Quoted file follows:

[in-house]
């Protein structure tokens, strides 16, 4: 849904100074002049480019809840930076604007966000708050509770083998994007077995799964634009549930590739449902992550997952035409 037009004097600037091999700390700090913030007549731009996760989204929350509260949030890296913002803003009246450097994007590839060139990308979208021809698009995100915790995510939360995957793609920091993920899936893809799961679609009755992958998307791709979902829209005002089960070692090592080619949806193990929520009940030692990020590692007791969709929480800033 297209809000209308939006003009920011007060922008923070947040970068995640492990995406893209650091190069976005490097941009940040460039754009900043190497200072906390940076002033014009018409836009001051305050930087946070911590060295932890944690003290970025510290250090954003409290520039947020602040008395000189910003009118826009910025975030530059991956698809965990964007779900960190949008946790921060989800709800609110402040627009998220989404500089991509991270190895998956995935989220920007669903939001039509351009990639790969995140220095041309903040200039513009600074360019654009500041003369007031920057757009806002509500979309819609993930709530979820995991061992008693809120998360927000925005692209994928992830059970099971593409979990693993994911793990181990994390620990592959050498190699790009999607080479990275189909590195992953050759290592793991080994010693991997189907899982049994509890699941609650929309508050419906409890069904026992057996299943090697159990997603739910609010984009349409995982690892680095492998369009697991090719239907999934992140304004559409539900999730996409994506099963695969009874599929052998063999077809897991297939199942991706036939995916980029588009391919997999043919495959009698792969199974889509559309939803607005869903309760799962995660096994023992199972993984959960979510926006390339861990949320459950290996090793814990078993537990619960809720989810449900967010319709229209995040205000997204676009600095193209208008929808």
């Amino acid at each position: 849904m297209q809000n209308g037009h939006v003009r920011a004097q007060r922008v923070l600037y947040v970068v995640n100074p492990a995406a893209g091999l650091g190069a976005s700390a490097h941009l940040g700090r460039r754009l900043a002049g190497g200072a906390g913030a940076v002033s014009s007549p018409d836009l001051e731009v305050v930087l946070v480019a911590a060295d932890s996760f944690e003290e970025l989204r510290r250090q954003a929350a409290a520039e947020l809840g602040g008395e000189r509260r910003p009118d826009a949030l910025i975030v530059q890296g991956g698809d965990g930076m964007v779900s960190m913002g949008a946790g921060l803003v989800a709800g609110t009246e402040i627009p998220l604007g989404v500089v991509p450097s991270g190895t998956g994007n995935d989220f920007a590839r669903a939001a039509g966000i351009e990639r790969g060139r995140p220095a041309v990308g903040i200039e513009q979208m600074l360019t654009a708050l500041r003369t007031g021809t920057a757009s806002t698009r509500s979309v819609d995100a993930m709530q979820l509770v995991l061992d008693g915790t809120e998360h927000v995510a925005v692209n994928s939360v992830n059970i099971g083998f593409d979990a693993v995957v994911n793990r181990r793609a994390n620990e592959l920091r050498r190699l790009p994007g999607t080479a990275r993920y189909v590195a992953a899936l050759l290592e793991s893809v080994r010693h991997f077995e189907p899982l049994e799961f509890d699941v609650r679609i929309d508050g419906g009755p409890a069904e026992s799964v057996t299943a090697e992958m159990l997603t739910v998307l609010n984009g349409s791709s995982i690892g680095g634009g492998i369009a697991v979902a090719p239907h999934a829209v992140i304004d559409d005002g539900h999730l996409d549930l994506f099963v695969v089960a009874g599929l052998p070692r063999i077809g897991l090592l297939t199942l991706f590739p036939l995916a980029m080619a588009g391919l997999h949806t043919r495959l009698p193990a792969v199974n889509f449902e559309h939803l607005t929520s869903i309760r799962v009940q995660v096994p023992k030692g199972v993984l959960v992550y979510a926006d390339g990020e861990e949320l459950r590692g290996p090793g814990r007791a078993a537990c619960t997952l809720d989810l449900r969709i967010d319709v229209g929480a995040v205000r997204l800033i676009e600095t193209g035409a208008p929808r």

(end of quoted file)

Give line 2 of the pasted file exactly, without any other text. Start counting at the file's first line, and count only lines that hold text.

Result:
């Protein structure tokens, strides 16, 4: 849904100074002049480019809840930076604007966000708050509770083998994007077995799964634009549930590739449902992550997952035409 037009004097600037091999700390700090913030007549731009996760989204929350509260949030890296913002803003009246450097994007590839060139990308979208021809698009995100915790995510939360995957793609920091993920899936893809799961679609009755992958998307791709979902829209005002089960070692090592080619949806193990929520009940030692990020590692007791969709929480800033 297209809000209308939006003009920011007060922008923070947040970068995640492990995406893209650091190069976005490097941009940040460039754009900043190497200072906390940076002033014009018409836009001051305050930087946070911590060295932890944690003290970025510290250090954003409290520039947020602040008395000189910003009118826009910025975030530059991956698809965990964007779900960190949008946790921060989800709800609110402040627009998220989404500089991509991270190895998956995935989220920007669903939001039509351009990639790969995140220095041309903040200039513009600074360019654009500041003369007031920057757009806002509500979309819609993930709530979820995991061992008693809120998360927000925005692209994928992830059970099971593409979990693993994911793990181990994390620990592959050498190699790009999607080479990275189909590195992953050759290592793991080994010693991997189907899982049994509890699941609650929309508050419906409890069904026992057996299943090697159990997603739910609010984009349409995982690892680095492998369009697991090719239907999934992140304004559409539900999730996409994506099963695969009874599929052998063999077809897991297939199942991706036939995916980029588009391919997999043919495959009698792969199974889509559309939803607005869903309760799962995660096994023992199972993984959960979510926006390339861990949320459950290996090793814990078993537990619960809720989810449900967010319709229209995040205000997204676009600095193209208008929808």